It would decrease the mutation rate per generation. Most mutations occur in men, as their germline cells replicate many more times than in females, and the mutation rate increases with age.[quote=“Marty, post:83, topic:37039”]
Secondly, if the mutation rate stayed “the same” and the generation time reduced, would that pull the X axis in proportionally? That is, would a 40% reduction in generation times produce a 40% reduction in the X axis?
Just shortening the generation time would scale the x axis, yes. The simulations are done in terms of generations, and the years are just calculated at the end by multiplying.
A short generation time is implausible, though. In modern hunter-gatherer societies, puberty occurs around 15 and first birth about 2 years later, with late weaning and a relatively long time between births. This is the data that makes people think the typical generation time for our recent ancestors was 28 or 29 years. In chimpanzees, the mean generation time is ~25 years. [quote=“Marty, post:83, topic:37039”]
George - I can’t find it now, but I recall Steve pointing out that the graphs assume fairly constant mutation rates, which is a fair place to try. But, for example, if our solar system goes through regions of space that are higher or lower in various types of radiation or other toxicity, they could vary some. I think the point of @RichardBuggs is not to just cast doubt, but to draw legitimate boundaries around what can be said with greater or lesser confidence. Scientists don’t want to be guilty of assumptions that could be proven false, but if those assumptions are explicit because there is no better option at this time, well, better to identify those areas. I appreciate Steve stating it up front, and I think it appropriate to recognize it as a fair working assumption which could perhaps be open to revision.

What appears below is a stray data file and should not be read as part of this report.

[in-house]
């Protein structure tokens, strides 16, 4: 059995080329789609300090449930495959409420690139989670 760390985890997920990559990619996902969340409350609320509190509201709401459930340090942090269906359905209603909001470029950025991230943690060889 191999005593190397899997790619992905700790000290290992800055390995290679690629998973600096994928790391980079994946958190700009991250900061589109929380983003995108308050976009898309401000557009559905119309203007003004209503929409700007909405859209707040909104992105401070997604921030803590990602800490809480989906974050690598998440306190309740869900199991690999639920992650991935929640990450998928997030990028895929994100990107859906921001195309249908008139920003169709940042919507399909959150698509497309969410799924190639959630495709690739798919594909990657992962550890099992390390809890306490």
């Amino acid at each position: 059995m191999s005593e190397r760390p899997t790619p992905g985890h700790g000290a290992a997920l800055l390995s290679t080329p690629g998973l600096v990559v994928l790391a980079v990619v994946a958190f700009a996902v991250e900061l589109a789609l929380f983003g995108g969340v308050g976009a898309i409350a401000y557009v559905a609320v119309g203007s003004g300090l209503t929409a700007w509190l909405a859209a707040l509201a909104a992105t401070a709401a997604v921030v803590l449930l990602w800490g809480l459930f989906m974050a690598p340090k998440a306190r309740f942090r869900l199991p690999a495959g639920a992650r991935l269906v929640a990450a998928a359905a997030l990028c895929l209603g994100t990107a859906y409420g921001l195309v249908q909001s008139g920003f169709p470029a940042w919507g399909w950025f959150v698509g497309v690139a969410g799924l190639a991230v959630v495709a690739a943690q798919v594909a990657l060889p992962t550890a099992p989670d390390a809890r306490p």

Such possibilities are often quite bounded by other data, though. Radiation contributes a very small fraction of current mutations, with cosmic radiation being a small fraction of that. Very large increases in radiation would increase the mutation rate, but radiation-induced mutations look very different from the genetic variation we actually see in humans.[quote=“Marty, post:83, topic:37039”]
Now for the scientists, is there any way to assess variability in historical mutation rates? And for Steve, if the mutation rate halved, for example, would that double the X axis of your graphs?
The answer to the 2nd question is yes. The answer to the first is yes, but not easily. The mutation rate really isn’t likely to change on short timescales, though. Most mutations are the result of internal biochemical processes, processes which are similar in similar species. As I pointed out earlier, different processes produce different mutations, and a change to one process (like radiation-induced mutation) will be evident.
In general, it seems reasonable to conclude that the creature that’s quacking, waddling across my lawn, and looking like a duck is in fact a duck. While it is in principle possible that, thanks to a set of circumstances I haven’t thought of yet, the creature is actually a turtle, at some point it becomes the responsibility of someone arguing, ‘Hey, maybe it’s a turtle’, to provide some kind of evidence to that effect.
The bottom line is that human genetic variation looks exactly like the result of a long-term largish population plus recent expansion. It does not look at all like the result of a tight bottleneck. Simple pop gen reasoning says that such a bottleneck would leave easily detectable traces for hundreds of thousands of years. Simulations bear this out. Until someone can demonstrate that there actually exists a plausible model that would hide the bottleneck in that time frame, I don’t see much point in pursuing the question further.
BTW, my immediate plan is to take at least a few days off from contentious issues on the internet, so I intend not to comment any more for a while. It’s going to be nothing but Netflix and puppy videos for me.